Ils se fréquentent.
eel suh fray-KAHT. Click below to hear this.
They’re seeing each other.
Fréquenter, just as it appears, means to frequent. You can use it to refer to your favorite bakery, café, spa, just about establishment that you patronize frequently. But did you know that it also refers to the person you are dating? Here’s how to start the gossip machine: Tu sais que Jean-Paul fréquente Mélanie? You know that Jean-Paul is seeing Mélanie? Of course, you have to whisper it, slyly, to create the right atmosphere of shock and scandal.
Assuming the attraction between the two is mutual, you can also say Ils se fréquentent, They are seeing each other. The trick here is to understand how each other works in French. Instead of adding extra words (you could also say one another in English), you have to do something to the verb. It’s really quite simple. The subject pronoun becomes plural (ils in this case), the verb takes on the plural form (fréquentent instead of fréquente).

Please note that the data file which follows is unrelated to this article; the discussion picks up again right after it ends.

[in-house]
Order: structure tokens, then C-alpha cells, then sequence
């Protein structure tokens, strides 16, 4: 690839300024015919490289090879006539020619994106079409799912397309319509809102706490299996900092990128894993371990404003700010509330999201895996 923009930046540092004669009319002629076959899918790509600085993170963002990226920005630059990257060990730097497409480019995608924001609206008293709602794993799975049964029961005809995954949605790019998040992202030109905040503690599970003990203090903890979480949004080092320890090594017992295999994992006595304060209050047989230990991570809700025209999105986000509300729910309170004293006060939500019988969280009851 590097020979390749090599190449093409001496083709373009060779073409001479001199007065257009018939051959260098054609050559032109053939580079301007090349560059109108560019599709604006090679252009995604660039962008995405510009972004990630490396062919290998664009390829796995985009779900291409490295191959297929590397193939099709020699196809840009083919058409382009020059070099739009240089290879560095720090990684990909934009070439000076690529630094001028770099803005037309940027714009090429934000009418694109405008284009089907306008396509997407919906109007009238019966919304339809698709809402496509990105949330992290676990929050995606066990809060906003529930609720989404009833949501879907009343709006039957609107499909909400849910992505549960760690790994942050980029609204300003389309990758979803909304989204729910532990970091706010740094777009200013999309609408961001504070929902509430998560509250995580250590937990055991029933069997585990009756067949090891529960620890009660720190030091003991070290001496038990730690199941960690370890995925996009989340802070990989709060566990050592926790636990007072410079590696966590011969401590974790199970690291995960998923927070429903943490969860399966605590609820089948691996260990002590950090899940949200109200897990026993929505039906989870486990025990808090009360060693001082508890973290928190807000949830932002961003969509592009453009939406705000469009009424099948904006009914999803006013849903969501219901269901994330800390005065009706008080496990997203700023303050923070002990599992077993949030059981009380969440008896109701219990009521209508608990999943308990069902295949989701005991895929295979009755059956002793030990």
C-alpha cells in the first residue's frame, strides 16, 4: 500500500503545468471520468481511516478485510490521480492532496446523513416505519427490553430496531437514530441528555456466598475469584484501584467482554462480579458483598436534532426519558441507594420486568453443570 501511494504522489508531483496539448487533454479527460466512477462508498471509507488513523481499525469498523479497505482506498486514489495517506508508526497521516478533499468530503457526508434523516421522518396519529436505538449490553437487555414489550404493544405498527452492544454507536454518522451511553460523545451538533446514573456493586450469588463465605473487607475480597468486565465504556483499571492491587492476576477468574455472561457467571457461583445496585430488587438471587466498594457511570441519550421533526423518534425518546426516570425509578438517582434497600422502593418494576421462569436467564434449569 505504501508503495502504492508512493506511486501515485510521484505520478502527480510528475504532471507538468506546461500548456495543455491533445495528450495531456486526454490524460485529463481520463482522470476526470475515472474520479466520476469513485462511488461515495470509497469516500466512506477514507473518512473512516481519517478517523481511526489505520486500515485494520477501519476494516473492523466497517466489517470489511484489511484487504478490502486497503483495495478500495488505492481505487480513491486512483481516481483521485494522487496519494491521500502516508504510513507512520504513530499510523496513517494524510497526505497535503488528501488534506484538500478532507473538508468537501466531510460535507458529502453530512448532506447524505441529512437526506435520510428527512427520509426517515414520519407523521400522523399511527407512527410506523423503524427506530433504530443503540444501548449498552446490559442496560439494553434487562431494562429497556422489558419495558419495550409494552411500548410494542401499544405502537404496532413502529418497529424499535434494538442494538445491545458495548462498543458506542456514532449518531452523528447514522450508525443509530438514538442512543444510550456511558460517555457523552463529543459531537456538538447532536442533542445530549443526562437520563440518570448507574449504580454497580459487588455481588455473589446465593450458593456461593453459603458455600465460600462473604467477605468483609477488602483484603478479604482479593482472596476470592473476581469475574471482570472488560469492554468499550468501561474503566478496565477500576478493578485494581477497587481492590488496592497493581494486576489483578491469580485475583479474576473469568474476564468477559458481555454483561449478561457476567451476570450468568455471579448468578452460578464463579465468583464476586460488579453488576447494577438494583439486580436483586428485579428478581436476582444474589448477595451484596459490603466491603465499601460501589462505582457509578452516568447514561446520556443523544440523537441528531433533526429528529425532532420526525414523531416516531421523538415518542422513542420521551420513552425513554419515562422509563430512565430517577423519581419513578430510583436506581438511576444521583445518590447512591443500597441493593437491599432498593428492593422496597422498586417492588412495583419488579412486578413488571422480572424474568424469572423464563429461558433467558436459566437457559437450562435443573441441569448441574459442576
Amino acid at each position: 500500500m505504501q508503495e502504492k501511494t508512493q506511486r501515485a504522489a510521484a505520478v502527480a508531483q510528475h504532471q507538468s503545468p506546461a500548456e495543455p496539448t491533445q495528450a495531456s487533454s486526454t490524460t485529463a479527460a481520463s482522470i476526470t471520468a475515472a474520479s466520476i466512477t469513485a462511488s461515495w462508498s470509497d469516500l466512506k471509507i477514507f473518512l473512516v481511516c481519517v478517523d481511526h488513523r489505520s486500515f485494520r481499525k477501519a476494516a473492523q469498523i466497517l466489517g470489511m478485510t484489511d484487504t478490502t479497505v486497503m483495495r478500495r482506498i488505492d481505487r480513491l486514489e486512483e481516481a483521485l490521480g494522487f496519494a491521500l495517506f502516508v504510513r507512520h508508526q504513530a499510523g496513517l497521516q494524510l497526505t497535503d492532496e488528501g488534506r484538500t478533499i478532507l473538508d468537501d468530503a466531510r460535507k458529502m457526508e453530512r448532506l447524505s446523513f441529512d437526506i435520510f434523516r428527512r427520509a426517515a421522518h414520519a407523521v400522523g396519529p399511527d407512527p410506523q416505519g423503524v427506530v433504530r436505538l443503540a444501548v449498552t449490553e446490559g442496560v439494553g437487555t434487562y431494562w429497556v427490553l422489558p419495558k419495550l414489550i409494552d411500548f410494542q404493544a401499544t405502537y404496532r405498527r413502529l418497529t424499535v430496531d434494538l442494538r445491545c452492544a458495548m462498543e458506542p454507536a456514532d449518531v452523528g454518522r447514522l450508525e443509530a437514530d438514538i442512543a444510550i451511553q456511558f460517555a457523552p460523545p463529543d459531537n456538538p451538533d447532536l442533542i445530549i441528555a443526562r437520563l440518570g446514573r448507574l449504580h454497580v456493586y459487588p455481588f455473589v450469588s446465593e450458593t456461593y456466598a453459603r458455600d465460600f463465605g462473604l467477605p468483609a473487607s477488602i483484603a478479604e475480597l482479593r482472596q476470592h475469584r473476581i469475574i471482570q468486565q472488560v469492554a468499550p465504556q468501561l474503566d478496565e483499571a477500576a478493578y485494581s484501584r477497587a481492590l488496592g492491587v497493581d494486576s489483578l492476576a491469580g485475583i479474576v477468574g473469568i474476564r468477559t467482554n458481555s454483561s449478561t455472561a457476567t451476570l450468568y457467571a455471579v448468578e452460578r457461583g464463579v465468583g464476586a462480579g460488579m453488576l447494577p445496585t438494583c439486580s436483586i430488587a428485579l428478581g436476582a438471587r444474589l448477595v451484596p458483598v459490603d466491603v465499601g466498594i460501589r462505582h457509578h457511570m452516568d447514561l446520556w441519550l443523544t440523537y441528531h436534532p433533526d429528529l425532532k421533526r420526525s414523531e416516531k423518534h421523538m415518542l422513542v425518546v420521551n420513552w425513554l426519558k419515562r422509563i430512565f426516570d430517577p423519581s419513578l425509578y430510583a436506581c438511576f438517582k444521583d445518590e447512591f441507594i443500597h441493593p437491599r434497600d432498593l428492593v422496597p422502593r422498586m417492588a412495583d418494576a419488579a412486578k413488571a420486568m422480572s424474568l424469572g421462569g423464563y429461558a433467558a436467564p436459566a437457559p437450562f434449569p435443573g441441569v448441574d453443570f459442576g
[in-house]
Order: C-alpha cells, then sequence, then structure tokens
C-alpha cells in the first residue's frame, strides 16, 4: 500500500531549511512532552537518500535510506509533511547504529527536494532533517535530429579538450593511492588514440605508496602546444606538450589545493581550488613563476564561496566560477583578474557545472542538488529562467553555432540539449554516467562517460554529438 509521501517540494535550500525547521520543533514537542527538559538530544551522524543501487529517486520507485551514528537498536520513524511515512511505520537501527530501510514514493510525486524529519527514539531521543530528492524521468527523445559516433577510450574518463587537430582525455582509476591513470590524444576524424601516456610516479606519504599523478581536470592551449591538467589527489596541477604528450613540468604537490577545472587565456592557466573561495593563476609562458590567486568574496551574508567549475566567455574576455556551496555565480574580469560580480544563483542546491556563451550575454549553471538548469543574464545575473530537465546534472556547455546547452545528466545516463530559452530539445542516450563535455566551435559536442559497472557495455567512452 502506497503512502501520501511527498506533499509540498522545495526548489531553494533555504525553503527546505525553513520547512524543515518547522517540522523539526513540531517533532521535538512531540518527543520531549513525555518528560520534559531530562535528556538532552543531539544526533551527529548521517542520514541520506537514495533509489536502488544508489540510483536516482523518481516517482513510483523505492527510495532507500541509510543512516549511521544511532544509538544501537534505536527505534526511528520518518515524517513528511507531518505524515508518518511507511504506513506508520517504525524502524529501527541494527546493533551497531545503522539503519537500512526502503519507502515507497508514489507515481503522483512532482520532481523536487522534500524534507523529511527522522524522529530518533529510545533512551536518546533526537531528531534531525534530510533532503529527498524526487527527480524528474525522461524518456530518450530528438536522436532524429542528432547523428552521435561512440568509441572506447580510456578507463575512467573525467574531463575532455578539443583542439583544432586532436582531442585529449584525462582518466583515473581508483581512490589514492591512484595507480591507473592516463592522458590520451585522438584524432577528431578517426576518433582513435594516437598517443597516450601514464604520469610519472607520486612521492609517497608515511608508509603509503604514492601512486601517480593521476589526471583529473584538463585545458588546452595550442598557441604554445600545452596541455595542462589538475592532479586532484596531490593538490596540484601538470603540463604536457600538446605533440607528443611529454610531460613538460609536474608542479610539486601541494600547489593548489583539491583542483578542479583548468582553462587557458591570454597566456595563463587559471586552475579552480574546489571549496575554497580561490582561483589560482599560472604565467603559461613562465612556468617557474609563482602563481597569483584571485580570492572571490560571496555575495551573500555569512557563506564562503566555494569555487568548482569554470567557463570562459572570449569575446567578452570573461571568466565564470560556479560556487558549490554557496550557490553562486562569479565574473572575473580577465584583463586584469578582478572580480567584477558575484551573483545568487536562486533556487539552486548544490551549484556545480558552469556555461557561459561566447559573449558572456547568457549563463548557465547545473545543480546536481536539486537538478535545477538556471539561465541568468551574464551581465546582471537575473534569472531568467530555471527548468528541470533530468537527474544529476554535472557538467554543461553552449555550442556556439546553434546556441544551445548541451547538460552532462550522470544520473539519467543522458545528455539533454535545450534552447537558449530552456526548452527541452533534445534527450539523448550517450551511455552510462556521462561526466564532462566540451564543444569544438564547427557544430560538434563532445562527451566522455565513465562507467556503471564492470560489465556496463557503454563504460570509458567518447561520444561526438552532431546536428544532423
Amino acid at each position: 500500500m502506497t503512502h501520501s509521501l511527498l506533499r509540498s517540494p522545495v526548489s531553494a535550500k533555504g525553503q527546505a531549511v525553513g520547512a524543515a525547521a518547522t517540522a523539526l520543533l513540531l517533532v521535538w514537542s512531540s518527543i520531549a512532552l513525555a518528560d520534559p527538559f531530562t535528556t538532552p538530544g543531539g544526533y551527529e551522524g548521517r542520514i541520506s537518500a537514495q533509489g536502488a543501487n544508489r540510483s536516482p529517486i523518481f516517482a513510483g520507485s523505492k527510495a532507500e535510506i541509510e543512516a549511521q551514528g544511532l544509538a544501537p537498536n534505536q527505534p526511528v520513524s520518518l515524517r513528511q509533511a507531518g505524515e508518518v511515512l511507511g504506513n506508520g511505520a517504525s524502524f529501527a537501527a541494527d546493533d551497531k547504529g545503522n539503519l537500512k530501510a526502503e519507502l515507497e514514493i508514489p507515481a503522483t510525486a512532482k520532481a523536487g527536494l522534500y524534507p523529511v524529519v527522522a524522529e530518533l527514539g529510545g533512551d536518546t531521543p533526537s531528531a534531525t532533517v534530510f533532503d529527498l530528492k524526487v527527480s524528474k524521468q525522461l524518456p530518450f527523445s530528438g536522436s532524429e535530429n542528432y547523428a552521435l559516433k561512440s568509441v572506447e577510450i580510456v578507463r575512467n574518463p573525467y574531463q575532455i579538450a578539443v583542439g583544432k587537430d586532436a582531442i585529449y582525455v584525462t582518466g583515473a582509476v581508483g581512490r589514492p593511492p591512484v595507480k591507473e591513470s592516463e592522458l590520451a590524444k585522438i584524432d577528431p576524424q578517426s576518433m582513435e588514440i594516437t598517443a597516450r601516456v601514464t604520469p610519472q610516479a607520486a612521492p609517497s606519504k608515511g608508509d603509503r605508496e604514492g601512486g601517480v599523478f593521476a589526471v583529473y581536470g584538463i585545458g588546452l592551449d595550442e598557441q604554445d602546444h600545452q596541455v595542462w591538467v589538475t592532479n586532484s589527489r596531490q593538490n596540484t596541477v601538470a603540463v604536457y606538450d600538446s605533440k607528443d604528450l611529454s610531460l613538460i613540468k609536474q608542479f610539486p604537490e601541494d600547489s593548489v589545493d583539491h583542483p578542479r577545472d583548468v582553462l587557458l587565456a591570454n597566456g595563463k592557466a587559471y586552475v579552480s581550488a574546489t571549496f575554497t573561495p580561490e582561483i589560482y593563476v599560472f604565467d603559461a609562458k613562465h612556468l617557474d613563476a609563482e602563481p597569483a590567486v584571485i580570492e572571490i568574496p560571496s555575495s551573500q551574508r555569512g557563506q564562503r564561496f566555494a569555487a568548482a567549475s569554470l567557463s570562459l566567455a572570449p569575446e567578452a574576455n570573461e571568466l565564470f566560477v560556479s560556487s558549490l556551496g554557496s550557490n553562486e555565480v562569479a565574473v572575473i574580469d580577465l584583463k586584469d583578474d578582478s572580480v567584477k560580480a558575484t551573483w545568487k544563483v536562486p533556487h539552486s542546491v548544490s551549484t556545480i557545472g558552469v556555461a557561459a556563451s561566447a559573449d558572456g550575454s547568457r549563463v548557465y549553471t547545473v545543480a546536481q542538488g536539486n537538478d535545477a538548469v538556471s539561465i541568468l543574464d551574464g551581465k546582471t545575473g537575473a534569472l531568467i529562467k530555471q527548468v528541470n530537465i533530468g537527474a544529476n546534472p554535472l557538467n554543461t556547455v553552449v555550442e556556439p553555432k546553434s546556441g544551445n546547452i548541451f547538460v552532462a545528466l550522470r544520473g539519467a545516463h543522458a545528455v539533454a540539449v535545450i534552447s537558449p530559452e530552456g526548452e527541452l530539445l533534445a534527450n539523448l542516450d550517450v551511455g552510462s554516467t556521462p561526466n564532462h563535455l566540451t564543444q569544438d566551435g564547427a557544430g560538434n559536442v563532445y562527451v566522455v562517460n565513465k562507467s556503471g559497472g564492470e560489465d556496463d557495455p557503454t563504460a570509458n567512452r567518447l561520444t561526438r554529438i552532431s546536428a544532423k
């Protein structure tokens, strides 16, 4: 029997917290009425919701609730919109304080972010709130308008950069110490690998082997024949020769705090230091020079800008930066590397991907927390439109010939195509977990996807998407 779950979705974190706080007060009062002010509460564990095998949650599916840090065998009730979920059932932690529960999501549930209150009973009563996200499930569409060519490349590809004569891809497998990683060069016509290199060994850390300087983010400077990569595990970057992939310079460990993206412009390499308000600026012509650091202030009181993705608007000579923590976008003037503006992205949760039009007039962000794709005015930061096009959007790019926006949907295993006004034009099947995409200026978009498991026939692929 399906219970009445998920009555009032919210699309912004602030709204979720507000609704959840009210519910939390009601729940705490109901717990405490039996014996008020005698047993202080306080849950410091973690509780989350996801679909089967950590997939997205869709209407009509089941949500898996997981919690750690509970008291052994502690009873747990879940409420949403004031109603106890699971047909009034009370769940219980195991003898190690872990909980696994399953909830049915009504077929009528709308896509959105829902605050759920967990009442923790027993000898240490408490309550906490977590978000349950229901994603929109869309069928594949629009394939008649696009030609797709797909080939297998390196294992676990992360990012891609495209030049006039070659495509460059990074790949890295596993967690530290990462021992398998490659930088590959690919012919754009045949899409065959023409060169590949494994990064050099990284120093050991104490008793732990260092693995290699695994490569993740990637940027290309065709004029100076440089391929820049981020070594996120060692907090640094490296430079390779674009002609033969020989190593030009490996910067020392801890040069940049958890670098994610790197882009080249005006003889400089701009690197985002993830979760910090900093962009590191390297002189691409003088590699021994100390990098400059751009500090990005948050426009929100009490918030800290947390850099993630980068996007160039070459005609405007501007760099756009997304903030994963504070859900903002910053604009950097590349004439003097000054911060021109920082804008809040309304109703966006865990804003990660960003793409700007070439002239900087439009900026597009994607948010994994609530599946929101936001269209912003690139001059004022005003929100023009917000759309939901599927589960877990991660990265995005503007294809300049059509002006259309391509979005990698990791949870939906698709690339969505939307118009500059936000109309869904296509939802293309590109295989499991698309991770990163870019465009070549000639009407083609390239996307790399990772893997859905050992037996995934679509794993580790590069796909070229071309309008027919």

And then the big change: the verb becomes reflexive. That means that it takes on another pronoun, called (what else?) the reflexive pronoun. Its function is to show that the action reflects two ways, back and forth between the subjects. Whatever the one person is doing, the other person reflects back at the the first.
So Il la taquine, He teases her, might be a case of bullying. Ils se taquinent, They tease each other, probably suggests a relationship based on wit and like-mindedness. Elle le déteste means that She hates him (Pierre?) or it (broccoli?). Ils se détestent means that She hates him and he hates her (broccoli probably doesn’t play into this particular equation). Remember, when you switch to the plural subject pronoun, to consider who they are. Ils is required for any group involving at least one male (or masculine object). Elles works only for all-female or all-feminine groups.
Alternate audio file link: ils-se-frequentent